My sister was a ham. She had huge dimpled cheeks and loved to play wildly, becoming quite good at sports as she grew older. I watched as she grew up and went to school. Her relationships with school friends were so much more different than my own. They were intense, while mine were mild. I had been painfully shy in elementary school, and she was quite the opposite. She wasn't scared to stand up to bullies, which is something I admired. But, she was swayed more by peer pressure of the more popular kids than I ever was. It wasn't uncommon for her to announce that so-and-so was NOT her best friend anymore. She hated her. Now, such-and-such was her new best friend. This behavior, actually, has not changed much for her in her adult life, though she has matured a great deal in the past few years.

Our growing up years were spent battling it out over the front seat of the car (before the day of mandatory back seat riding) and other random things. Because of our eight-year age difference, one might assume that we wouldn't have the typical sibling conflicts that two girls might have who were closer in age. Ahh, but we did. Because my sister harbored some unseen feelings that I was not fully aware of until my adult years.

Looking back on it now, it all adds up. The time she gave away my collector's Mickey Mouse watch my parents had bought for me at our only trip to Disney World (and one of our only big family vacations in my childhood). She gave it to the neighborhood bully girl who promptly broke the face and bent Mickey's arms so they stuck out in an ugly way. My Mom got the watch back, but I threw it away angrily.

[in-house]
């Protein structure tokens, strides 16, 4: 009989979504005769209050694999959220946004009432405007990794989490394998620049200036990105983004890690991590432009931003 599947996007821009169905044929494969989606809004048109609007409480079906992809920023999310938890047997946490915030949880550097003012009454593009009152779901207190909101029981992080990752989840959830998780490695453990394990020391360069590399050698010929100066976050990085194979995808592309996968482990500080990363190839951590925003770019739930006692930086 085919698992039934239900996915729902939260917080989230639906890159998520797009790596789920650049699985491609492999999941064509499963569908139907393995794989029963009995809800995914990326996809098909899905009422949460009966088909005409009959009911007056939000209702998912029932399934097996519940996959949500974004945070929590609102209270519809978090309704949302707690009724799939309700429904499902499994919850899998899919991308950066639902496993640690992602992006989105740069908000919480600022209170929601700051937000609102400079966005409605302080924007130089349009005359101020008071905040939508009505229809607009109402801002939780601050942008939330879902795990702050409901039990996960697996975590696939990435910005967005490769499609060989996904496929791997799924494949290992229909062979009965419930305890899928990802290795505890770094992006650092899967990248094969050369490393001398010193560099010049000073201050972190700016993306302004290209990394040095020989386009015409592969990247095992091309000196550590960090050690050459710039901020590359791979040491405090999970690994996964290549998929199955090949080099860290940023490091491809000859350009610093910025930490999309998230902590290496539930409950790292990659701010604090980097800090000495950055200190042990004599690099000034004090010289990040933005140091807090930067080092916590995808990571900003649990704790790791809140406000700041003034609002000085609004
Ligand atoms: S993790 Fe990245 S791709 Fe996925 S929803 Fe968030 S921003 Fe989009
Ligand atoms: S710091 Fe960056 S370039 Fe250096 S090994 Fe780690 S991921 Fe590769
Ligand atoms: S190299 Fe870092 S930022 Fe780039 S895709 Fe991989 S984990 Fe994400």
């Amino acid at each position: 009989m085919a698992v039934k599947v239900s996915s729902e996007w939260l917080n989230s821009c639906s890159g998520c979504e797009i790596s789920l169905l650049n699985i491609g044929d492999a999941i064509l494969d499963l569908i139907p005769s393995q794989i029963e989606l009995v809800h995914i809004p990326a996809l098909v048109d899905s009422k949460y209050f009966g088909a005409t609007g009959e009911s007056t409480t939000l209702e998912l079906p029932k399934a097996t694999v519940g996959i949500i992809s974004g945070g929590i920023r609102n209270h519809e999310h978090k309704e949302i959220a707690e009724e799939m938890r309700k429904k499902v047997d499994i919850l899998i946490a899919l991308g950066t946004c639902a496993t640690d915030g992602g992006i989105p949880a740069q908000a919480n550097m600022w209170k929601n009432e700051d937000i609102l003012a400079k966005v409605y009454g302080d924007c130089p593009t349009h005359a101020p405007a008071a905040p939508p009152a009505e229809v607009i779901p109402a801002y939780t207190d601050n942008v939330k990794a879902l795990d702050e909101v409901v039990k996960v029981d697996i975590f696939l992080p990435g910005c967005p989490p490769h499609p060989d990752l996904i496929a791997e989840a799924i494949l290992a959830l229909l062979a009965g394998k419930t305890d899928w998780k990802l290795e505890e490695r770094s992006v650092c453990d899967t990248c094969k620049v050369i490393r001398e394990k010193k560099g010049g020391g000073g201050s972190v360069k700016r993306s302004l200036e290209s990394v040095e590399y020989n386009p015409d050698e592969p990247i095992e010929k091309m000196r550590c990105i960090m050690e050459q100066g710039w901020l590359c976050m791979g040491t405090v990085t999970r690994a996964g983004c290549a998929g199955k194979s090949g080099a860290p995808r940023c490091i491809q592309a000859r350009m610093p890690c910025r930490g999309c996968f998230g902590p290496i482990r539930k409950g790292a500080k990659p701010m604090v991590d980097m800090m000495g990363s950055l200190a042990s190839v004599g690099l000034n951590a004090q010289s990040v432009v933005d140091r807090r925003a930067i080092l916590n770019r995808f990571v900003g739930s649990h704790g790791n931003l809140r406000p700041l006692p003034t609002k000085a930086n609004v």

Adventures in babysitting my strong-willed sister were interesting too. You see, we had a rule in my house that I was to never be physical to my little sister. She was eight years younger than me, as it was often pointed out. It didn't matter what happened, I was to NEVER hit, push or do anything to harm her. There was only one problem with this--my sister had a horrible temper. She was strong enough, even by age five, to push me down if she wanted. So, imagine what my mother must have thought the day she came home from her errands to find me backed into a corner frantically dodging my sister's fierce kicks at my shins. It was a good thing my Mom showed up when she did that day, because I was prepared to break that non-violence rule into a million smithereens, let me tell you!